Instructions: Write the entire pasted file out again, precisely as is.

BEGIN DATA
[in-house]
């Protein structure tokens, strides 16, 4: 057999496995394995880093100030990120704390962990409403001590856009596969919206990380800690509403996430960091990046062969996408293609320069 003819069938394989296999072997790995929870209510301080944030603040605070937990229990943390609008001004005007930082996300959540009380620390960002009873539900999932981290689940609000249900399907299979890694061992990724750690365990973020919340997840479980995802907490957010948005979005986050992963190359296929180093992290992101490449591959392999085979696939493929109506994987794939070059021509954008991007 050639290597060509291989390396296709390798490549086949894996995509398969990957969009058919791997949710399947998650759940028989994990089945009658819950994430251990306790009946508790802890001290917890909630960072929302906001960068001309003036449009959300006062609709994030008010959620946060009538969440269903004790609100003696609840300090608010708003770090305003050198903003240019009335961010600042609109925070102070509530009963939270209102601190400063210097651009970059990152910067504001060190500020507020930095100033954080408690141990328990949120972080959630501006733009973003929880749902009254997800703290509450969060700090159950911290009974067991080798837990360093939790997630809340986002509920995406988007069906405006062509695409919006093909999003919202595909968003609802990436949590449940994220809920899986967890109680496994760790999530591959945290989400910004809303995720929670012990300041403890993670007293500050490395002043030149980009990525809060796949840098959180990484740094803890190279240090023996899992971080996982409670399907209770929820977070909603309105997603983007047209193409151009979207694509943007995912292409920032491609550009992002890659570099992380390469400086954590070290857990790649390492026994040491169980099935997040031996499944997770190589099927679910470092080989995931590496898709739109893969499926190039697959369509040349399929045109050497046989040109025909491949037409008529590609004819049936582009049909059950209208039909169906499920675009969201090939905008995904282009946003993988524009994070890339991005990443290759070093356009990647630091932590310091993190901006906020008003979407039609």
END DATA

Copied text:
[in-house]
């Protein structure tokens, strides 16, 4: 057999496995394995880093100030990120704390962990409403001590856009596969919206990380800690509403996430960091990046062969996408293609320069 003819069938394989296999072997790995929870209510301080944030603040605070937990229990943390609008001004005007930082996300959540009380620390960002009873539900999932981290689940609000249900399907299979890694061992990724750690365990973020919340997840479980995802907490957010948005979005986050992963190359296929180093992290992101490449591959392999085979696939493929109506994987794939070059021509954008991007 050639290597060509291989390396296709390798490549086949894996995509398969990957969009058919791997949710399947998650759940028989994990089945009658819950994430251990306790009946508790802890001290917890909630960072929302906001960068001309003036449009959300006062609709994030008010959620946060009538969440269903004790609100003696609840300090608010708003770090305003050198903003240019009335961010600042609109925070102070509530009963939270209102601190400063210097651009970059990152910067504001060190500020507020930095100033954080408690141990328990949120972080959630501006733009973003929880749902009254997800703290509450969060700090159950911290009974067991080798837990360093939790997630809340986002509920995406988007069906405006062509695409919006093909999003919202595909968003609802990436949590449940994220809920899986967890109680496994760790999530591959945290989400910004809303995720929670012990300041403890993670007293500050490395002043030149980009990525809060796949840098959180990484740094803890190279240090023996899992971080996982409670399907209770929820977070909603309105997603983007047209193409151009979207694509943007995912292409920032491609550009992002890659570099992380390469400086954590070290857990790649390492026994040491169980099935997040031996499944997770190589099927679910470092080989995931590496898709739109893969499926190039697959369509040349399929045109050497046989040109025909491949037409008529590609004819049936582009049909059950209208039909169906499920675009969201090939905008995904282009946003993988524009994070890339991005990443290759070093356009990647630091932590310091993190901006906020008003979407039609």